No Cake for Little Hitler: Ethics in the Bakery
Freedom is a wonderful thing; freedom of speech is particularly important. But speech can also be a potent weapon. Your way of expressing yourself might prove horrific to me. Given that lot of businesses make all or part of their livelihood from helping people express themselves, challenges are bound to arise. Case in point, from The Lehigh Valley Express-Times: Holland Township family angry that supermarket won’t personalize cake for their son
JoyceLynn Aryan Nation Campbell, Honszlynn Hinler Jeannie Campbell and Adolf Hitler Campbell.
Good names for a trio of toddlers? Heath and Deborah Campbell think so. The Holland Township couple has picked those names and the oldest child, Adolf Hitler Campbell, turns 3 today.
This has given rise to a problem, because the ShopRite supermarket in Greenwich Township has refused to make a cake for young Adolf’s birthday.
“We believe the request … to inscribe a birthday wish to Adolf Hitler is inappropriate,” said Karen Meleta, a ShopRite spokeswoman.
The Campbells turned down the market’s offer to make a cake with enough room for them to write their own inscription and can’t understand what all of the fuss is about.
Here’s an earlier, longer version of the story: Holland Township man names son after Adolf Hitler
ShopRite is within its rights to refuse to make the cake. They certainly have no obligation to help the Campbells live out their probably-hateful or at-least-misguided lifestyle. (Note: I’m willing to soften the case against these parents because, based on reading the longer version of the story — they seem dim-witted, not evil. Whatever.)
So, it was at least OK, and perhaps ethically a good thing, to refuse to make the cake. Of course, it’s easy to imagine all kinds of tacky, tasteless things someone would want to have written on a cake (“Happy Birthday, Assh*le!” or “Show Me Your T*ts!). I can imagine borderline cases that would give bakery managers headaches. But a cake paying apparent homage to the 20th Century’s literal poster boy for evil is probably not a borderline case.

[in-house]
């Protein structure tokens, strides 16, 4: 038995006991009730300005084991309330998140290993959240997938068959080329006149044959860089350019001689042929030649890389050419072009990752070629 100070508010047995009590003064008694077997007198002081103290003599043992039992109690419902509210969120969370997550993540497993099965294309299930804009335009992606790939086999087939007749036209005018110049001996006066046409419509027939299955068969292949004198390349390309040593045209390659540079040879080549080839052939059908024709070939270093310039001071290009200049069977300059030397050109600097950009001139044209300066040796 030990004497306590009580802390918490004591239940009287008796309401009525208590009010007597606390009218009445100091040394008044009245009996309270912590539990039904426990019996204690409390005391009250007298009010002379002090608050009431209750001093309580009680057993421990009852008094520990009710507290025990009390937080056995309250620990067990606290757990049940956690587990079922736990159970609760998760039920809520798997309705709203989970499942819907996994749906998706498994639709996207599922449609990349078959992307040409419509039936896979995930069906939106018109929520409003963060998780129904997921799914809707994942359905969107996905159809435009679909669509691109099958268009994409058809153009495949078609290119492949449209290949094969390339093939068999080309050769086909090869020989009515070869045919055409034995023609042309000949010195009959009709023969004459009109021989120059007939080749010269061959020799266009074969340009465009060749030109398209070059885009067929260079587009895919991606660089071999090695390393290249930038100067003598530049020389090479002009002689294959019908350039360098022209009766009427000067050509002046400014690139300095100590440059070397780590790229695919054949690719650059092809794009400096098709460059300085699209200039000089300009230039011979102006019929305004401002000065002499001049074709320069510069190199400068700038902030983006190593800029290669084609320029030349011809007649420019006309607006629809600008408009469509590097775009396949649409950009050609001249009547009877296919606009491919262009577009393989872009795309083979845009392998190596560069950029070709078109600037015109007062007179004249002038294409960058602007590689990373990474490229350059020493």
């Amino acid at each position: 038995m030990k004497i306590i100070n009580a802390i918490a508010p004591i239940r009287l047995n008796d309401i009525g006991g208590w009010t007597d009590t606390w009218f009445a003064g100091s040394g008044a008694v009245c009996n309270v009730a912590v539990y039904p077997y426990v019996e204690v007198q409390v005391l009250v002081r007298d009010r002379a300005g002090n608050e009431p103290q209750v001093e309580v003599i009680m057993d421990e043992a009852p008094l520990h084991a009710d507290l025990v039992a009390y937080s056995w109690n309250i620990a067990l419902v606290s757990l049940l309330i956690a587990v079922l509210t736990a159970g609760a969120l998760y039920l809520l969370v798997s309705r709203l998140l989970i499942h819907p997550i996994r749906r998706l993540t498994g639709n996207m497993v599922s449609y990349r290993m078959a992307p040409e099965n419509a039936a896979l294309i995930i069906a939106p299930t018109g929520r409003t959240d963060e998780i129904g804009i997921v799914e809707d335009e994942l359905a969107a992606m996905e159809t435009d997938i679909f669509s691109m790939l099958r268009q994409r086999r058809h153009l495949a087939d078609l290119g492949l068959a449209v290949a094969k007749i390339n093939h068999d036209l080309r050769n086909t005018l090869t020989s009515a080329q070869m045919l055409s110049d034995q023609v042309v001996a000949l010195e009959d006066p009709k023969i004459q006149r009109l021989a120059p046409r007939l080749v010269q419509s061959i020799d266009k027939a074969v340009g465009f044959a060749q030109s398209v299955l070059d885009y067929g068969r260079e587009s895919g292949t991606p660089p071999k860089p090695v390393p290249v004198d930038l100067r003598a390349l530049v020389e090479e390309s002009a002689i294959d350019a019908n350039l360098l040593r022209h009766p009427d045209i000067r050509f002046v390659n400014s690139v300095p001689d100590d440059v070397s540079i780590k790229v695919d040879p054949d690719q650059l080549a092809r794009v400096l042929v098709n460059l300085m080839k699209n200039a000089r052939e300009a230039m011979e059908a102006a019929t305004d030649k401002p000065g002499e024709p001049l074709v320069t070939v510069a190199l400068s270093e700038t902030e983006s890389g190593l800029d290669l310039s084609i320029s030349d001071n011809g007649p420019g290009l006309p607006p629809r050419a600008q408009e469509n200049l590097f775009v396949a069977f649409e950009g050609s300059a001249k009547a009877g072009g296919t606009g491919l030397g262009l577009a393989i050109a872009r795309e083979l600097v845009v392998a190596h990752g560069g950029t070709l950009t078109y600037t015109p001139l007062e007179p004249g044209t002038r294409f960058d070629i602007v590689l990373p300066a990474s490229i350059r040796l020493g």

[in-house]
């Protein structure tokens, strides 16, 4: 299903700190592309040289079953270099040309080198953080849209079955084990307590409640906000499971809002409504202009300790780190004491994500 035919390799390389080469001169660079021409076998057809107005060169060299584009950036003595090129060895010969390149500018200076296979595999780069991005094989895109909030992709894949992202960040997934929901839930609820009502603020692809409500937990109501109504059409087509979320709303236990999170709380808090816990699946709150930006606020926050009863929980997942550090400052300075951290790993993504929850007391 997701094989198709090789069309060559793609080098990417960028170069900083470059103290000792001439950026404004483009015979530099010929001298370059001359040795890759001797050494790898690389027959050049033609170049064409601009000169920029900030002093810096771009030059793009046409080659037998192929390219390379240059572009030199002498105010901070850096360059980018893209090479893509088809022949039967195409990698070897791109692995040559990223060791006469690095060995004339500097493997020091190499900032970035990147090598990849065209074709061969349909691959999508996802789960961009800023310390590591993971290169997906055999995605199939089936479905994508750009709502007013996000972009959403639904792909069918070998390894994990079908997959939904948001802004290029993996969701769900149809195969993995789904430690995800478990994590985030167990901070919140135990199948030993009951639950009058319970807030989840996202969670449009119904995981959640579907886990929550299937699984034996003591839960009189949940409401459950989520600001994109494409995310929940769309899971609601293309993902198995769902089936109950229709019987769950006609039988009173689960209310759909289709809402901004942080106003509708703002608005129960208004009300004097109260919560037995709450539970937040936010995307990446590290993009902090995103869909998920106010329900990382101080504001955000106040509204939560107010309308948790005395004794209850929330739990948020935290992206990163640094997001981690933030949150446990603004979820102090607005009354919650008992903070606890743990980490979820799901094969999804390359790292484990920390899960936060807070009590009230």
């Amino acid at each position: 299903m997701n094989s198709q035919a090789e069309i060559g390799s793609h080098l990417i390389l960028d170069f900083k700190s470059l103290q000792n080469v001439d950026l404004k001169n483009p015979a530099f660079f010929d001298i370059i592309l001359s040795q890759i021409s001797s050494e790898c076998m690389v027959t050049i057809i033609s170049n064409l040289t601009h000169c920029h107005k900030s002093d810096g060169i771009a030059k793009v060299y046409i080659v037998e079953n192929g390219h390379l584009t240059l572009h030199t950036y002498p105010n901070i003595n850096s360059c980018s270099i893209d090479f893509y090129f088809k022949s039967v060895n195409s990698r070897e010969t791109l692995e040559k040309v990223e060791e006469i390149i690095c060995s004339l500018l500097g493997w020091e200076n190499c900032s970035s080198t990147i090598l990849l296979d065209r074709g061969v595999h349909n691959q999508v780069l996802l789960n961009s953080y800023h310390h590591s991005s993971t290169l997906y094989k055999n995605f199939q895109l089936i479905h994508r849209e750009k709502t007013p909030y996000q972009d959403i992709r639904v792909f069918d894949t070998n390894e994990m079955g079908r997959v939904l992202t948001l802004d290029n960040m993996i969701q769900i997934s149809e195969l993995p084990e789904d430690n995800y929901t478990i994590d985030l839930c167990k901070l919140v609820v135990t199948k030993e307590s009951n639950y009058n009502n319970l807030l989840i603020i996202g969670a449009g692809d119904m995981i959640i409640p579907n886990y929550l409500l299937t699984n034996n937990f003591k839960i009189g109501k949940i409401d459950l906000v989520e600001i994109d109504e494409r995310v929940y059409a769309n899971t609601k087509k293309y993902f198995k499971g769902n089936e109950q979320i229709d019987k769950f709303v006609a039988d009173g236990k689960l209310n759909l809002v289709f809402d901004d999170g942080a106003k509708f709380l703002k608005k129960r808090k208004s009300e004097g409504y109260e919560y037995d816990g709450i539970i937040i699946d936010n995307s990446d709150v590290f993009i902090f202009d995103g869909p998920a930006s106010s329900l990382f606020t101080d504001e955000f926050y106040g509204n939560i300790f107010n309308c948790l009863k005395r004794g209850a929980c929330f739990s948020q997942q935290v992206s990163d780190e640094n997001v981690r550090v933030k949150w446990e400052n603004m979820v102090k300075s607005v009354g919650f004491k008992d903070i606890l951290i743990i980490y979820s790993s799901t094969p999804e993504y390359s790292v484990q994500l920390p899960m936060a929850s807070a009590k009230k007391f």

Not surprisingly, different stores have different standards. Apparently the local Wal-Mart made little Adolf’s first two birthday cakes:
A spokeswoman for Wal-Mart said the store won’t put anything illegal or profane on a cake but thinks it’s important to respect the views of customers and employees.
The Wal-Mart spokesperson’s premise is a little off, here: you don’t need to respect all views of your customers and employees. A healthy degree of respect for cultural and religious differences is a good thing, but not all views are worthy of respect. So I don’t think a store needs to be willing to make Nazi cakes in order to show its support for diversity. But while I think what ShopRight did in refusing to make that cake was perfectly fine, I’m not sure there’s anything badly wrong with another store going ahead and making the cake. It is, after all, the kid’s name, and by making the cake the store would be pretty far from promoting Nazism. In a free society — and a free market — we probably want to allow merchants a reasonable degree of leeway in the customer preferences they are willing to tolerate.